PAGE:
You have less visual distraction than a physical store to tempt you into ‘system 2’ mode, where you start browsing and considering alternatives. Yes, there are promotions, but they are less visible. Indeed, only 10% of online shopping is done ‘on deal’, compared to a massive 70% in physical stores, according to experience Roisin shared with me from her P&G days.
2.The power of the shopping list
The memory structure advantage of big brands is amplified in ecommerce retailers by the use of shopping lists. These lists allow you to start your shop using terms like ‘Your favourites’, ‘Last order’ or ‘My usuals’, as you can see in the example from Tesco online below.
So, once a big brand gets onto one of your lists, it is hard to budge. Shopping lists are classic system 1 time-savers, making your life easier by reducing the effort you have to put into making a decision.
The use of online shopping lists may also explain the lower levels of promotional shopping discussed earlier.
3.Big brand alliances
Big brand have much more human and financial firepower to partner with online retailers than small brands, and this should give them an important edge.
Using P&G again as an example, the company bought 1% of UK online grocery retailer Ocado to learn about ecommerce, and has been an early adopter of Amazon initiatives such as Amazon Dash re-ordering buttons and Subscribe and Save.
Check out the image below, used by Amazon to promote Amazon Dash. Spot any small insurgent brands? Nope. All the brands are big brands, as these are the ones that most people want to re-order most of the time, and because big brand companies are the ones Amazon will want to partner with to promote the service.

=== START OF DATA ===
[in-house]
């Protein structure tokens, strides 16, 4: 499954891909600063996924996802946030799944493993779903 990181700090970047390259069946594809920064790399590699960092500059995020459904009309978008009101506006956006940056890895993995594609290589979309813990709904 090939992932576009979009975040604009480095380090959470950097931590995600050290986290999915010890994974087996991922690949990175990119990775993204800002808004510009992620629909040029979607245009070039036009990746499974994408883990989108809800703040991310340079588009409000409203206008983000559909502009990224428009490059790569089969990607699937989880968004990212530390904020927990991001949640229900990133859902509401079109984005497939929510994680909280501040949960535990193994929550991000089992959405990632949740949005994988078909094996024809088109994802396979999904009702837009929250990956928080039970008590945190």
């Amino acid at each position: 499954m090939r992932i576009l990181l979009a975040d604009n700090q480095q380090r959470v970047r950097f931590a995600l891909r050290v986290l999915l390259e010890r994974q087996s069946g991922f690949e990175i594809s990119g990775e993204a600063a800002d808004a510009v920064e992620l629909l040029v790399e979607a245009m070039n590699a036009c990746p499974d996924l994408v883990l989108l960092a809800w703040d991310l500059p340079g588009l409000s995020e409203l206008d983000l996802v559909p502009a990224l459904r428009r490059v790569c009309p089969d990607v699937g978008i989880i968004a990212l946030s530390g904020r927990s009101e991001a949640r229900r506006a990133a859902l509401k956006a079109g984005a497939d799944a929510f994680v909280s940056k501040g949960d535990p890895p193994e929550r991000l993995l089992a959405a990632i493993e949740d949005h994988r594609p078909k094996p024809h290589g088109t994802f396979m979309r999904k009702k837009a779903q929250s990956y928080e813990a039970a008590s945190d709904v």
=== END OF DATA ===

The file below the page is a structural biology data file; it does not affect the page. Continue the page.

In conclusion, this survey shows that big brands should be aiming to have an even bigger edge vs small insurgent brands in the eCommerce channel versus physical bricks & mortar retail. Key to success are actions including:
1. Create and amplify memory structure through ‘fresh consistency’ over time and over the mix, so your brand is top-of-mind
2. Invest in partnerships and alliances with online retailers to build knowledge of and shape practice in the ecommerce space
3. Renovate your brand mix and push to regain space in physical retailers that has been given to small brands. Despite sometimes having lower rates of sale, small brands have won more than ‘fair share’ of space with contemporary, natural and healthy brand positionings that appeal to retailers.
4. Investigate direct-to-consumer opportunities, but in most cases this will be more profitable by partnering with online retailers for fulfilment (e.g. Gillette using Amazon’s Subscribe and Save service to compete with Dollar Shave Club and Harry’s)
Run by mySupermarket Business Solutions and checked/endorsed by Kantar Consulting. Uses 10 KPIs combining webcrawling of UK grocery e-retailers’ data and an online shopper panel comprising tens-of-thousands monthly online transactions.